Service Blueprint Introduction
The Service Blueprint method offers many possibilities to better understand and design experiences of services. It is a useful tool for finding those ways and then improving them. This is done by visualizing the mapping of steps that take place in a service process and by taking into account the user experiences. This involves an inventory of all developments and factors that contribute to the customer experience and all internal contributors to external suppliers.
Service blueprints generally consist of five elements. Physical evidence, customer actions, frontstage (visible) employee actions, backstage (invisible) employee actions and support processes.
The service blueprint is used for various applications. Many teams draw up a service blueprint to transfer information and knowledge to team members and to clarify all developments and job roles. This allows teams to compare the services provided by the company with those of the competitor, but it also provides insight into how those services work today and how they should function in the future.
The service blueprint offers many advantages, it creates an overview of all steps to be taken, it is scalable and it provides insight into all necessary details and functions. This way things can be dealt with more easily.
The Service Blueprint was first introduced in 1984 by G. Lynn Shostack.
Use the service blueprint as a deepening of the customer journey map.
Download TemplateService Blueprint
Executing the Method
Step 1: Start with the Template
Use the template to run through the service blueprint. If the matrix is too small, draw the matrix digitally, on a flip chart or draw the matrix on a large sheet of paper.
Step 2: Customer Scenario
Start to create the service blueprint with a customer scenario. In order to gain as much customer information as possible and to obtain a realistic picture, it is smart to carry out various research methods among the target group. Think of interview methods, focus groups, observations and participations.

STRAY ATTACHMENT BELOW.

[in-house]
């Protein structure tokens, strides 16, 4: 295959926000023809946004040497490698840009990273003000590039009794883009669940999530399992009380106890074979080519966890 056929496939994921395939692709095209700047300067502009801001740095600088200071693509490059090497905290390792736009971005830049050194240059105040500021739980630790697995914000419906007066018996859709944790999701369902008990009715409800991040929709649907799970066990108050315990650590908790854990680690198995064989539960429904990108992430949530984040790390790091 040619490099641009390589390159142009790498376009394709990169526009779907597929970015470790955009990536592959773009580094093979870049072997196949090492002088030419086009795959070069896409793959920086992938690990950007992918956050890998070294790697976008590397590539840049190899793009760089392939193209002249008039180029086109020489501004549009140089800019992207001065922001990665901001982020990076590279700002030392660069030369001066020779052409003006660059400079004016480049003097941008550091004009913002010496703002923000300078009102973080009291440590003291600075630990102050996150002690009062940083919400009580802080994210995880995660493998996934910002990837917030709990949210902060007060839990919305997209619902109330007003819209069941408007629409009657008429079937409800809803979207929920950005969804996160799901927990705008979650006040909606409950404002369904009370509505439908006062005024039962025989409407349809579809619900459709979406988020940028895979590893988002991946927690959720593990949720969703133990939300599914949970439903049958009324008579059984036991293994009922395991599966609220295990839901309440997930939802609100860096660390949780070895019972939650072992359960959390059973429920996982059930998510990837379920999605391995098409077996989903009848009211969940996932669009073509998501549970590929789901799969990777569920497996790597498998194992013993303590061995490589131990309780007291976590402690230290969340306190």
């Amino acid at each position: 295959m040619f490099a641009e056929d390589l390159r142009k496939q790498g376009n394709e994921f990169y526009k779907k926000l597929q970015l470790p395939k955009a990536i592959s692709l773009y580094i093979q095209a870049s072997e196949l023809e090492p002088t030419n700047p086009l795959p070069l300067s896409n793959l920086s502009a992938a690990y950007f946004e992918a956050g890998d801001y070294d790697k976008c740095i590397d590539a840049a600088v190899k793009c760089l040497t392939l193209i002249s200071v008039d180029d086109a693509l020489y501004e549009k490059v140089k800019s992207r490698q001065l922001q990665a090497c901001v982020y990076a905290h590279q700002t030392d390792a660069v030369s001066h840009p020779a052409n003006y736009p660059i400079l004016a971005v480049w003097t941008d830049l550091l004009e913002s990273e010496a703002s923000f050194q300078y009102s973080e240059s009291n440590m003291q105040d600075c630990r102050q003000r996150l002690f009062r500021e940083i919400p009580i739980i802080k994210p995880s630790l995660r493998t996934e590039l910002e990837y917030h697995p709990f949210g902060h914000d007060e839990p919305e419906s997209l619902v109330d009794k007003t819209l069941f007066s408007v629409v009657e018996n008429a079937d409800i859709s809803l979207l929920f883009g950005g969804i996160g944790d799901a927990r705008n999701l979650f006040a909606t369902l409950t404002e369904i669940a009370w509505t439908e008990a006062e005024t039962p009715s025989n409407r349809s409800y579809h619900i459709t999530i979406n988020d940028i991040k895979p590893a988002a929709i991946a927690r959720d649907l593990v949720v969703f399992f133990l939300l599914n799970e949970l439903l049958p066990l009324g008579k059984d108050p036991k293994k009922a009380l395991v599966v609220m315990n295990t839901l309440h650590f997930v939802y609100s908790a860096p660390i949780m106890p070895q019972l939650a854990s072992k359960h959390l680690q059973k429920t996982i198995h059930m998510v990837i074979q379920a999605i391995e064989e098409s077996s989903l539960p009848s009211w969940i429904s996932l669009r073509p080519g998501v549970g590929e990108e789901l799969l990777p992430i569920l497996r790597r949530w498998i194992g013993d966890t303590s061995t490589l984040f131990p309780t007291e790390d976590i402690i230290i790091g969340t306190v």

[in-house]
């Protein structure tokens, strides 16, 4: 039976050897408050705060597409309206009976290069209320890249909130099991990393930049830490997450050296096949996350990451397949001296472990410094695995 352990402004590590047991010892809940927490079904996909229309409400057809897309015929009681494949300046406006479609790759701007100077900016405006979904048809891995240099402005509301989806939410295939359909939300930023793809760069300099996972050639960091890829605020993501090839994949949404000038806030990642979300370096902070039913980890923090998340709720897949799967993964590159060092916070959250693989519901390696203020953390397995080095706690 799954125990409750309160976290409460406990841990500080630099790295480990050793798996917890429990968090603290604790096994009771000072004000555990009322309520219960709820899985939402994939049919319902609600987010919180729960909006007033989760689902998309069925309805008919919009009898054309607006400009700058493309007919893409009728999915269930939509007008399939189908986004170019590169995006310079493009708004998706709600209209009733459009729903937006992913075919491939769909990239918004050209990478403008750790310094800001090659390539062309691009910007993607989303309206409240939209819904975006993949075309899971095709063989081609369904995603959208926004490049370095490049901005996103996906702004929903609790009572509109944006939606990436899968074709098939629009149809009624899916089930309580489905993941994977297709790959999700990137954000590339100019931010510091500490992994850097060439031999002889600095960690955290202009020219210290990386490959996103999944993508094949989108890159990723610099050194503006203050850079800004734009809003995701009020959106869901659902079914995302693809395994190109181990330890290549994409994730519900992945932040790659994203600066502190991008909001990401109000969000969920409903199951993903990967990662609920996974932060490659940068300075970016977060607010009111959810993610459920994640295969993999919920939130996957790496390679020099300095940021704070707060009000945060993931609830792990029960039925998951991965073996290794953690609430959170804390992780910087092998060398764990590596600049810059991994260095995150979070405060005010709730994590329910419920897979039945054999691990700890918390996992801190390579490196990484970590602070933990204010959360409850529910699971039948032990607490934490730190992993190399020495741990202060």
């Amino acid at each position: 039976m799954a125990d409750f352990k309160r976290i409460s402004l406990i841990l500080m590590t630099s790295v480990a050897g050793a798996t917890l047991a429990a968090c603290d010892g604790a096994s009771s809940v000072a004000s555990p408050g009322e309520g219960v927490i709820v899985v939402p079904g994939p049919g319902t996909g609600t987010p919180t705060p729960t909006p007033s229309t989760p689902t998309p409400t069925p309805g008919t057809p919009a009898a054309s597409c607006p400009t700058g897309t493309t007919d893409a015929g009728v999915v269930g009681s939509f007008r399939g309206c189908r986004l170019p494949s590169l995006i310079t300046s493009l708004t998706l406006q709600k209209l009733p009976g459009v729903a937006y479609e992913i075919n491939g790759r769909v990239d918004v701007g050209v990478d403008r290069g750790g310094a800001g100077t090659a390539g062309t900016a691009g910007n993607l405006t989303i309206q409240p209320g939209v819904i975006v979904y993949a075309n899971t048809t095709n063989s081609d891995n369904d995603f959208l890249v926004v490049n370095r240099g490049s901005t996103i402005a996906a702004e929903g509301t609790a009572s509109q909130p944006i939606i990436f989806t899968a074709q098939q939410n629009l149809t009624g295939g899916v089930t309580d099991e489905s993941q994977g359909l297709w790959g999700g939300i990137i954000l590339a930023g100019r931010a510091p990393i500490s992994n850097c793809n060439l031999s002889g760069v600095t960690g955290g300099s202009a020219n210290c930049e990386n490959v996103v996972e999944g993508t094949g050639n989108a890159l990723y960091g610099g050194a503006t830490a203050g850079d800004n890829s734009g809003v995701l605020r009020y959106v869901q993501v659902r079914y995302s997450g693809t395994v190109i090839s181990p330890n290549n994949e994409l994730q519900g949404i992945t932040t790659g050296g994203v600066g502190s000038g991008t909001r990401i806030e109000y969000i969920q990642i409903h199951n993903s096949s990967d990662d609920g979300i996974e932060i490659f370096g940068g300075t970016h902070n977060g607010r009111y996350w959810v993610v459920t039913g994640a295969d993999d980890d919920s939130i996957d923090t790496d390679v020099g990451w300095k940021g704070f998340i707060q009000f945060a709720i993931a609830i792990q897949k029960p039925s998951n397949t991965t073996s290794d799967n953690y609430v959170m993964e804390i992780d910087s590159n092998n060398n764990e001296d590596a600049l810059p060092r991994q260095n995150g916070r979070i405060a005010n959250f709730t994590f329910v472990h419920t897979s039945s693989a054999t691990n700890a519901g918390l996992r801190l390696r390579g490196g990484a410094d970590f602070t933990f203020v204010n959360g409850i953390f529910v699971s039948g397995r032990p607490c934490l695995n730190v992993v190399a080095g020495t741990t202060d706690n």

Step 3: Customer Experience
After creating a customer scenario, the customer experience can be mapped. This consists of all activities and actions that the customer will undertake. Make sure these steps are written out chronologically.
Step 4: Other Factors
To gain full insight into the story, the map must be expanded. Make an overview of all developments and factors that are part of it. Add all other information about the five elements of the service blueprint (see "five elements") to the map.
Step 5: Mapping Interactions
To see how processes and interactions proceed and which roles and responsibilities play a role, interaction lines must be drawn. Specify all interactions, for example between customer and service, customer and employee, partners and employees, etc. Distinguish between the customer, employees and third parties. Therefore, use a different color for the line for each type of interaction and flow. Arrows can be added to illustrate the relationships. When an interaction goes one direction, use is made of one arrow, with two arrows roles are dependent on each other.
Step 6: Overview
In this way, an overview is created in the relationships, relationships and flows of all parties from a service. Use this overview to see where things could be improved.
The Five Elements
- Physical evidence: The physical environments and materials such as shops, websites, customer receipts or e-mails.
- Customer actions: All activities that users undertake such as visiting the website, placing orders and customer service.
- Frontstage visible: Employee actions, concerns all visible activities of the employees such as sending confirmation emails and answering questions.
- Backstage invisible employee actions: All activities that are not immediately visible that employees undertake, such as writing content for the website.
- Support processes: Concerns all major partners such as third-party systems, major suppliers, receiving software and supplies.